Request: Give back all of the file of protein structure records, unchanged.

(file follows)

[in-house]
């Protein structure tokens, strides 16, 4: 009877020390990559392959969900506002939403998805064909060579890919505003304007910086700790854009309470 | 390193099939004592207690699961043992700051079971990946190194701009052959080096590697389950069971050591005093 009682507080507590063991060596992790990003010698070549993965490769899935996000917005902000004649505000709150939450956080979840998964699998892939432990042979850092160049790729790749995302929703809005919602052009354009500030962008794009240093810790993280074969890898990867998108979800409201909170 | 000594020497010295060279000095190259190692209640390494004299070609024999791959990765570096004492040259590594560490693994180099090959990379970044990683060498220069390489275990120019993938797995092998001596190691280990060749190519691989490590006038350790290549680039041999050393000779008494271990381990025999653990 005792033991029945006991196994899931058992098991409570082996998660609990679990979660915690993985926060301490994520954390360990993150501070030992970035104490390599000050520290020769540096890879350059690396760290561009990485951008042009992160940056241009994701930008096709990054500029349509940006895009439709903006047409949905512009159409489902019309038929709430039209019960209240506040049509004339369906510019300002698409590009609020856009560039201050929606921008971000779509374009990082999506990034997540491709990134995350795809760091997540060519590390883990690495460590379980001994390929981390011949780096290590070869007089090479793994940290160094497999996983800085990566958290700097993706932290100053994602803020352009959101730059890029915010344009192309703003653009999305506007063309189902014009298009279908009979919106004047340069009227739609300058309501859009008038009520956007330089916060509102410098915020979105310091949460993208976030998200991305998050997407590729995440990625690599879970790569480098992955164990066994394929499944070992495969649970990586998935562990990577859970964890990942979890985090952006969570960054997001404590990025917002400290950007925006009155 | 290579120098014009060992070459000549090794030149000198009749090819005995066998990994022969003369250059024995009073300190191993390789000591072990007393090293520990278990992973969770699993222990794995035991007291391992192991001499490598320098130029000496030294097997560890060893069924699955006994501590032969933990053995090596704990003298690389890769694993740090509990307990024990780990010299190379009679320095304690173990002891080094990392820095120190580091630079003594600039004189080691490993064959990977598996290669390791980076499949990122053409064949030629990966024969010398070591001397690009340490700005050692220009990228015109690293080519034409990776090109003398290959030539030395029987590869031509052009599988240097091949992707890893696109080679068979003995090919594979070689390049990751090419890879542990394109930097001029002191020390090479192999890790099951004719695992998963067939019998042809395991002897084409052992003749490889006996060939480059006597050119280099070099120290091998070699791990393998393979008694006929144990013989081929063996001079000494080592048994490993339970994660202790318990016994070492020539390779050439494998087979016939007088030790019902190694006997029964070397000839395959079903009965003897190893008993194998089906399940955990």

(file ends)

[in-house]
């Protein structure tokens, strides 16, 4: 009877020390990559392959969900506002939403998805064909060579890919505003304007910086700790854009309470 | 390193099939004592207690699961043992700051079971990946190194701009052959080096590697389950069971050591005093 009682507080507590063991060596992790990003010698070549993965490769899935996000917005902000004649505000709150939450956080979840998964699998892939432990042979850092160049790729790749995302929703809005919602052009354009500030962008794009240093810790993280074969890898990867998108979800409201909170 | 000594020497010295060279000095190259190692209640390494004299070609024999791959990765570096004492040259590594560490693994180099090959990379970044990683060498220069390489275990120019993938797995092998001596190691280990060749190519691989490590006038350790290549680039041999050393000779008494271990381990025999653990 005792033991029945006991196994899931058992098991409570082996998660609990679990979660915690993985926060301490994520954390360990993150501070030992970035104490390599000050520290020769540096890879350059690396760290561009990485951008042009992160940056241009994701930008096709990054500029349509940006895009439709903006047409949905512009159409489902019309038929709430039209019960209240506040049509004339369906510019300002698409590009609020856009560039201050929606921008971000779509374009990082999506990034997540491709990134995350795809760091997540060519590390883990690495460590379980001994390929981390011949780096290590070869007089090479793994940290160094497999996983800085990566958290700097993706932290100053994602803020352009959101730059890029915010344009192309703003653009999305506007063309189902014009298009279908009979919106004047340069009227739609300058309501859009008038009520956007330089916060509102410098915020979105310091949460993208976030998200991305998050997407590729995440990625690599879970790569480098992955164990066994394929499944070992495969649970990586998935562990990577859970964890990942979890985090952006969570960054997001404590990025917002400290950007925006009155 | 290579120098014009060992070459000549090794030149000198009749090819005995066998990994022969003369250059024995009073300190191993390789000591072990007393090293520990278990992973969770699993222990794995035991007291391992192991001499490598320098130029000496030294097997560890060893069924699955006994501590032969933990053995090596704990003298690389890769694993740090509990307990024990780990010299190379009679320095304690173990002891080094990392820095120190580091630079003594600039004189080691490993064959990977598996290669390791980076499949990122053409064949030629990966024969010398070591001397690009340490700005050692220009990228015109690293080519034409990776090109003398290959030539030395029987590869031509052009599988240097091949992707890893696109080679068979003995090919594979070689390049990751090419890879542990394109930097001029002191020390090479192999890790099951004719695992998963067939019998042809395991002897084409052992003749490889006996060939480059006597050119280099070099120290091998070699791990393998393979008694006929144990013989081929063996001079000494080592048994490993339970994660202790318990016994070492020539390779050439494998087979016939007088030790019902190694006997029964070397000839395959079903009965003897190893008993194998089906399940955990």